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Calais: Child Refugees

Volume 776: debated on Monday 24 October 2016


Asked by

To ask Her Majesty’s Government what steps they are taking to fulfil the obligation under the Immigration Act 2016 to accept unaccompanied child refugees before the camps at Calais and Dunkirk are demolished on 31 October.

My Lords, the camp clearance is now under way. Home Office teams have been deployed to France to support the identification, assessment and transfer of eligible children to the UK. We transferred as many children as possible who qualified under the Dublin regulation before the camp clearance began, and we began transfers of other unaccompanied refugee children under Section 67 of the Immigration Act 2016 over the weekend. Transfers of those who qualify under the Dublin regulations and those who meet the wider criteria of Section 67 of the Immigration Act are ongoing.

We all welcome the child refugees. However, can the Minister say why it has taken more than 12 months for us to reach here? We have argued week after week, and yet until a few days before the demolition of the camps the answer was, “We can’t accept them”. Why was that? Can we have a guarantee that in the future, every single child who is in Calais or Dunkirk on the last day will be found a place here in the United Kingdom? Before I finish, I thank all those wonderful volunteers who have given so much of their time and expertise to get this act together.

I join the noble Lord in thanking all the volunteers and everyone who has been involved, including local authorities here, in expediting the process of getting children to this country. Why has it not happened sooner? I have explained several times now at this Dispatch Box that we have been reliant on several aspects of process to get the children transferred here, not least the lists we provide to the French through the NGOs. Those have now been forthcoming and have been released to us, and the process has started, albeit quite late in the day. But the point is that the process is well under way now as the camp begins to be cleared, and many of those children are now here.

Can the Minister say what provisions are being made to ensure that child protection services are available at the points of entry? I also commend the work of all the social workers who have contributed to some of the assessments, making sure that vulnerable children who have already suffered a huge crisis in their personal lives are not prey to paedophilia.

The noble Baroness raises an important question. These children might be subject not only to paedophilia but to other types of trafficking and abuse, not least child labour, which may become rife if they are not safe and secure. As the noble Baroness will know, child protection is absolutely the top priority for the children that are in state care in this country. While those children are in France, they are subject to the child protection laws of France, which we respect as being quite closely aligned with our laws. In addition, a significant number of our staff went there over the weekend so that those children are protected during the camp clearance process.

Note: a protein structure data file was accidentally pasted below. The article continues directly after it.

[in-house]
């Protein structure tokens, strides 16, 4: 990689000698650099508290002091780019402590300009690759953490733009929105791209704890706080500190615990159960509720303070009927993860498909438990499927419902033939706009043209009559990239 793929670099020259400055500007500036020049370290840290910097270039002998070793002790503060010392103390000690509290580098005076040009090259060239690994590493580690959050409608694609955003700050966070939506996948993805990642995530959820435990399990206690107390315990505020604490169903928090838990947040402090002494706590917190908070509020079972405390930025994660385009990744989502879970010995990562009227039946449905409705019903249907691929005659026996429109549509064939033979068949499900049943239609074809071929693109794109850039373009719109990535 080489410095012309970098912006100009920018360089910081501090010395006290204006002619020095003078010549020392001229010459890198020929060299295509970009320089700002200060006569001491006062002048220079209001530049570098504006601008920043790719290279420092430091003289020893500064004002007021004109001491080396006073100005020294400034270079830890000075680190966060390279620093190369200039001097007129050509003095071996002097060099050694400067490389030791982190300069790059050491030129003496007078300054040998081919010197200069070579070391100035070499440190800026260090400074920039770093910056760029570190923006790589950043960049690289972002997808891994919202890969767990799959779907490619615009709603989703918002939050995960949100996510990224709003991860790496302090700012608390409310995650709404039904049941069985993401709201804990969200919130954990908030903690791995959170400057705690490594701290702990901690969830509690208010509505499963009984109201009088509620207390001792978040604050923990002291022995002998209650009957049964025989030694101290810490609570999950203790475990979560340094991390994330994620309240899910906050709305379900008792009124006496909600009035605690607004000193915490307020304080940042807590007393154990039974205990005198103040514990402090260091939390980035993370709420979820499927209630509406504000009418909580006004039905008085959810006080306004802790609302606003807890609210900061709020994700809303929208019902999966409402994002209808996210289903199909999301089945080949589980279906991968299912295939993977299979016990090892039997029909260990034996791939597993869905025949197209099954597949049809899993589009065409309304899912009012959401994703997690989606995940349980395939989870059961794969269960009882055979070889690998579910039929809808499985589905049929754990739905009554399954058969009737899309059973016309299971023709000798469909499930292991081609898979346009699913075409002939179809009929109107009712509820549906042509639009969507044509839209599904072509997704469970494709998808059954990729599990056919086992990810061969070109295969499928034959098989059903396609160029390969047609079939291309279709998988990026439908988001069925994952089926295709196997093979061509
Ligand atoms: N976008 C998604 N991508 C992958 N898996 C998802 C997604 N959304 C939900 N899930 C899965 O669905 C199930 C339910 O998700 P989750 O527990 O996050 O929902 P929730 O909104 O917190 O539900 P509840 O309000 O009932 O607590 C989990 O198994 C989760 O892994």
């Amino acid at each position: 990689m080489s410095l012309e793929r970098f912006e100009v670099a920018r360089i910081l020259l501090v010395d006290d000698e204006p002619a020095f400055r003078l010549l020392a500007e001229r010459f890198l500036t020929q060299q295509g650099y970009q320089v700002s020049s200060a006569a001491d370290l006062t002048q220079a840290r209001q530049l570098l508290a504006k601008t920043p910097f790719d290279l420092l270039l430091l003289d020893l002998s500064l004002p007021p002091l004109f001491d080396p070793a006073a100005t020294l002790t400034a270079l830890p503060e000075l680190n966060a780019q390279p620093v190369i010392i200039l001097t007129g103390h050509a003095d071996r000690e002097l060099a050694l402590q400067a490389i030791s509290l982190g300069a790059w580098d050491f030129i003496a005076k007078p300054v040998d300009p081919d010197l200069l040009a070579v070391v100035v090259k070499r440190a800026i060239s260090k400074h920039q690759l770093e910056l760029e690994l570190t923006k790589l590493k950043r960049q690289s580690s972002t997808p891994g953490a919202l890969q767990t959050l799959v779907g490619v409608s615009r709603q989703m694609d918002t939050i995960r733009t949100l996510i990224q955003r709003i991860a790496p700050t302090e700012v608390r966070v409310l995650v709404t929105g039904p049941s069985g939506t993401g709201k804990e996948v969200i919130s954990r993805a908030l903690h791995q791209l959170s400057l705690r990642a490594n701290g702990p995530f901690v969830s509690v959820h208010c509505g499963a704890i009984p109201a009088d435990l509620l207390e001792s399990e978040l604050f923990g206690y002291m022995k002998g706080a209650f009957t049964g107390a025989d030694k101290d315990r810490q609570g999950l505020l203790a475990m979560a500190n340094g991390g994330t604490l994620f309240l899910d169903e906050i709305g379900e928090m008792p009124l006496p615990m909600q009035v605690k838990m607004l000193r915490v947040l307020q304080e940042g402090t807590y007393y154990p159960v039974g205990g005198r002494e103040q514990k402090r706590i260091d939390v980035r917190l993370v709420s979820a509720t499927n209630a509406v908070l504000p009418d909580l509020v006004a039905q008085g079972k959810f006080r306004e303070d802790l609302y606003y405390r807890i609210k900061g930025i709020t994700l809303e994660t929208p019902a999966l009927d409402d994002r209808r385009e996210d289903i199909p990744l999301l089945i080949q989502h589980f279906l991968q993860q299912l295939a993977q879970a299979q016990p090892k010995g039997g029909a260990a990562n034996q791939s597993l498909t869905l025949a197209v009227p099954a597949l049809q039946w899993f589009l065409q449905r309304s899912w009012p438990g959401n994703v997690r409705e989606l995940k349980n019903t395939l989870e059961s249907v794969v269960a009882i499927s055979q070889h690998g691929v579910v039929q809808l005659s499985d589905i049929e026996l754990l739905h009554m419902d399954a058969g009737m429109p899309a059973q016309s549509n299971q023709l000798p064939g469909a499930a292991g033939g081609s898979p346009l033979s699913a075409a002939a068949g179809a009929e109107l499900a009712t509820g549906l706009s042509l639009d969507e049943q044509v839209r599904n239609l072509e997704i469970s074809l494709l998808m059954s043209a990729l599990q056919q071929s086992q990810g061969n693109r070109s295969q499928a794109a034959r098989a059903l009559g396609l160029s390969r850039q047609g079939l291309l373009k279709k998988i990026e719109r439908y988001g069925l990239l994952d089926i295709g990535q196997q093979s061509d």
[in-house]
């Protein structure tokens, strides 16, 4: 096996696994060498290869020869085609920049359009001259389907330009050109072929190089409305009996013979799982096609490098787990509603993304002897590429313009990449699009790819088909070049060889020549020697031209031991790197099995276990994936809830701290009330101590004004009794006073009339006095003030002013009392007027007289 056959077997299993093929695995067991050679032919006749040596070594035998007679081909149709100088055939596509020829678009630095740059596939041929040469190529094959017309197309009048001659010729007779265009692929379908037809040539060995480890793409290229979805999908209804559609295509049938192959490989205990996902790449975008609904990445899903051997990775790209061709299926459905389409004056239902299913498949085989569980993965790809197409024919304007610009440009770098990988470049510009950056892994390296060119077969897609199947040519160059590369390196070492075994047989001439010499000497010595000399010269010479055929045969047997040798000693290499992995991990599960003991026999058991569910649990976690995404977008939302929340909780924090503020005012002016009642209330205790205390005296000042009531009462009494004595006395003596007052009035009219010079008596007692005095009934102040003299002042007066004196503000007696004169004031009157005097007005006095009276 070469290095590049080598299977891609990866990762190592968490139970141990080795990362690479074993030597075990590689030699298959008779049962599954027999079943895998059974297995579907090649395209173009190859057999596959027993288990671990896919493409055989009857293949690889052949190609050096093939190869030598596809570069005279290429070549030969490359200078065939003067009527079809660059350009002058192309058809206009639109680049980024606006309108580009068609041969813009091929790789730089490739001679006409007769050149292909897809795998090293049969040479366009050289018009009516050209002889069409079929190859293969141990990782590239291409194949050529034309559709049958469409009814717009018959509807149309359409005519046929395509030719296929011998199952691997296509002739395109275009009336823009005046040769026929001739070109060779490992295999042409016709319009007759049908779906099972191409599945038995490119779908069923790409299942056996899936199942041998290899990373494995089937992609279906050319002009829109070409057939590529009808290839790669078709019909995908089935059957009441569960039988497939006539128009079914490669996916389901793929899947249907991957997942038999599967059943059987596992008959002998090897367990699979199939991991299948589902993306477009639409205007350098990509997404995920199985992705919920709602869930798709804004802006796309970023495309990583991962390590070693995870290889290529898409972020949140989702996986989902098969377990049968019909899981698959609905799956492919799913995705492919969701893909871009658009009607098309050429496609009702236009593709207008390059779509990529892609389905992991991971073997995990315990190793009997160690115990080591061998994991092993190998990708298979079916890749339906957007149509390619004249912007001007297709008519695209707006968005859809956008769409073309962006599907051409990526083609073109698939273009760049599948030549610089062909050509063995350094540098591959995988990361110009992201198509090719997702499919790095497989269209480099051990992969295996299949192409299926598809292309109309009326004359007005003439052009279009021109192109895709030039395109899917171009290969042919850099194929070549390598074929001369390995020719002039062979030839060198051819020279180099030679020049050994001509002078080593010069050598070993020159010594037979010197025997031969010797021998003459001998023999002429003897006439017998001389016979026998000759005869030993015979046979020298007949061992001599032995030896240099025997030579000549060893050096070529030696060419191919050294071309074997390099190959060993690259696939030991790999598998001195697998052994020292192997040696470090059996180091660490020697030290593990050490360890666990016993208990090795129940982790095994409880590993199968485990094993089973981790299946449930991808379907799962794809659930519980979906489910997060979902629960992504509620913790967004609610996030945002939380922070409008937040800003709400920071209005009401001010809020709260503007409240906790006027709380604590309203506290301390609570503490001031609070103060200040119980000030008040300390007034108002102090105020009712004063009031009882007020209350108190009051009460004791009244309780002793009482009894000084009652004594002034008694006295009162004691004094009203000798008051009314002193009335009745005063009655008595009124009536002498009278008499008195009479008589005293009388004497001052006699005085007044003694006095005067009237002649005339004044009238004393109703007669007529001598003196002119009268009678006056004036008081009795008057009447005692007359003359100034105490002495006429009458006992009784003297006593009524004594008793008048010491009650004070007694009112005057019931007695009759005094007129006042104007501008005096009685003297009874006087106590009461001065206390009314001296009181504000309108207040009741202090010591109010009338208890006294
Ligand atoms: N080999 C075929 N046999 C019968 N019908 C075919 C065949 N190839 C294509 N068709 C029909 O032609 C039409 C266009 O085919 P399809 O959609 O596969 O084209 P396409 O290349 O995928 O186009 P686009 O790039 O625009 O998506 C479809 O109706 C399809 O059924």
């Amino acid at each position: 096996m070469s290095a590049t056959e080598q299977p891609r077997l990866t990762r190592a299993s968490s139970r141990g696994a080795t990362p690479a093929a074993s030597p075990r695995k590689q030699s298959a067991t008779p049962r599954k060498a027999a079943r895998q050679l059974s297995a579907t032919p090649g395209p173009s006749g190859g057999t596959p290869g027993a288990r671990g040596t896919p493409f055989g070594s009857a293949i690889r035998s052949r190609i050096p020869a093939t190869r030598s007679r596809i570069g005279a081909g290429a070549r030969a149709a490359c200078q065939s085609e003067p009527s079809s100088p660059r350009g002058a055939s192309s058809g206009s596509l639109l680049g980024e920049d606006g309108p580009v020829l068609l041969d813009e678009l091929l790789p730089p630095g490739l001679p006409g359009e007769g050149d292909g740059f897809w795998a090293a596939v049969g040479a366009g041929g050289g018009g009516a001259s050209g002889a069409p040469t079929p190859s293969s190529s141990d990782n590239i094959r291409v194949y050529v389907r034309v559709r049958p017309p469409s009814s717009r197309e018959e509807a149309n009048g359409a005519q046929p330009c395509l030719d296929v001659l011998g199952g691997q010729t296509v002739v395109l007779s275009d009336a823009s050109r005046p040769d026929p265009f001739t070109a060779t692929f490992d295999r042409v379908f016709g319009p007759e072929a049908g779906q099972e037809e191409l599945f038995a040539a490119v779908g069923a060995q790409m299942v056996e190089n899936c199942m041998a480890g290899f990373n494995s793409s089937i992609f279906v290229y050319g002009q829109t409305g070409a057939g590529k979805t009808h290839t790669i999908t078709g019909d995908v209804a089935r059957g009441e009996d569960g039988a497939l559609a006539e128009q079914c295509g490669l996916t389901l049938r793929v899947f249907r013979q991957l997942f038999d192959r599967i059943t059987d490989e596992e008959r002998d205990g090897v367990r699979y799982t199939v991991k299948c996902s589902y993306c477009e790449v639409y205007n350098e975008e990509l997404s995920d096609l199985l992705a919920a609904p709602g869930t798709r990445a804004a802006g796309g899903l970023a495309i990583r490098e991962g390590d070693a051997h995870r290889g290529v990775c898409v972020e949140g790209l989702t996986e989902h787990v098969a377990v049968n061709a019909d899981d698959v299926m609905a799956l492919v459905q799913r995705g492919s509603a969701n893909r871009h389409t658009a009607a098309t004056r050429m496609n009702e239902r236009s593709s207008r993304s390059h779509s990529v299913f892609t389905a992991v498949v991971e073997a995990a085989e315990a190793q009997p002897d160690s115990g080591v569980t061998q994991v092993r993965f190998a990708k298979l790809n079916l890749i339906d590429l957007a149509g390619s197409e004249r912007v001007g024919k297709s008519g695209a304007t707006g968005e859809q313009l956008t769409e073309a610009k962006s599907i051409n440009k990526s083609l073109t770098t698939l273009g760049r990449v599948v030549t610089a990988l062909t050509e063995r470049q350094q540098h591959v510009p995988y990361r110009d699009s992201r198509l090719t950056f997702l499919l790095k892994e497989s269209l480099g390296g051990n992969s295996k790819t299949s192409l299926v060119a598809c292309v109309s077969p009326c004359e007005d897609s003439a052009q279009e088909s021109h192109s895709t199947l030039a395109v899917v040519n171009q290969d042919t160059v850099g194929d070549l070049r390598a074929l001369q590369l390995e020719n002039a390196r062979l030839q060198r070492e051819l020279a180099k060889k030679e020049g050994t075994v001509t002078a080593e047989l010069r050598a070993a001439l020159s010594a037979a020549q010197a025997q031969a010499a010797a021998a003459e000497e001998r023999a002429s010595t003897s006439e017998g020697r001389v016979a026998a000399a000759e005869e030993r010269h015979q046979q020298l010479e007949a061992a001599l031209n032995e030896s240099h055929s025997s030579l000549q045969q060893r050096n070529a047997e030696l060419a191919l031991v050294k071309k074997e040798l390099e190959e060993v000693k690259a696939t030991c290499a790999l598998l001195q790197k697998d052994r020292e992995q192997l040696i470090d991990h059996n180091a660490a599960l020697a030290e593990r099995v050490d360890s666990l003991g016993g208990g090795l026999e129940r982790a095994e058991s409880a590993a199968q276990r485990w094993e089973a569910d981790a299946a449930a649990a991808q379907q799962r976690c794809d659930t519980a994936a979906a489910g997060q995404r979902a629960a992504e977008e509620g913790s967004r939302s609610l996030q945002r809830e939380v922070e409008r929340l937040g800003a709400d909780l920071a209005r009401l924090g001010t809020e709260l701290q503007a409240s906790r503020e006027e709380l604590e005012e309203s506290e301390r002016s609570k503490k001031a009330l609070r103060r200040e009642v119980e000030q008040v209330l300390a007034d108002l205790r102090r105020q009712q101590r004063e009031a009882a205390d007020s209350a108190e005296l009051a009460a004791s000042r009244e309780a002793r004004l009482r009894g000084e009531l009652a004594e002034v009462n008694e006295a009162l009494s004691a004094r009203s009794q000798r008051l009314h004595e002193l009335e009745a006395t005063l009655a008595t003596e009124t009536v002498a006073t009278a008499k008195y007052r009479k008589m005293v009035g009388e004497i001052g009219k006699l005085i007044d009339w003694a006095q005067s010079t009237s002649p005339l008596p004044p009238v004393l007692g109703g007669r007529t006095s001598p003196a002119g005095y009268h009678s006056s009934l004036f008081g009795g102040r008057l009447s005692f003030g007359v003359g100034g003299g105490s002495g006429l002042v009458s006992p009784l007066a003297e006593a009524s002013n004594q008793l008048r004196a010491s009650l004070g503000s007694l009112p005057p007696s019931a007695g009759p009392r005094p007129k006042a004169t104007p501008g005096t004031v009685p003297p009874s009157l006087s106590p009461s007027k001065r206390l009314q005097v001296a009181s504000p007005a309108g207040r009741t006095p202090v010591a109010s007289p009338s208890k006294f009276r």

My Lords, will the Minister please give an assurance that the local authorities that are co-operating in meeting the Government’s legal obligations will get additional resources for as long as the children are in their care? It is not a matter of making a one-off payment; it is an ongoing commitment.

The noble Baroness is absolutely right. Local authorities need to be reimbursed and there is a scheme for reimbursing local authorities that take the children. We do not want payment to be a disincentive for them. Again, I pay tribute to the local authorities that are taking the children.

My Lords, will the Minister please assure us that there will be properly funded long-term mental health support for the children who are coming here? We know that in the longer term, investment in mental health support will make them much more successful citizens of this country, which is what we need the people we are bringing here to be able to achieve.

The noble Baroness is absolutely right. These children will need access to not just mental health services but a range of protections and services that would be available to any child in local authority institutional care in this country. So I absolutely agree with her.

Can the Minister confirm that Her Majesty’s Government will ensure sufficient co-operation with the French Government and sufficient assistance from our own Government for the support of unaccompanied child refugees in France? Can she also confirm that no child will at any time be left in unsafe circumstances?

I assure the right reverend Prelate that at no time has our support to the French authorities been less than exemplary. The challenge has been that in providing that support we are reliant on French law and how the French do things. However, the support process and the co-operation, which have been two-sided, have been very good in the last few days and weeks.

My Lords, have the Government yet made up their mind about the fate of these children when they reach 18? When I asked that question before, the Minister was very unclear about whether any decision had yet been made.

The noble Lord will know that each child and each circumstance is different and that the type of protection that a child needs is different in each case. When a child reaches 18, he or she then becomes an adult and, just as would be the case in this country, different assessments are made of the status of that child. Obviously, if he or she came from another country, they would then enter the asylum process, as would any other adult.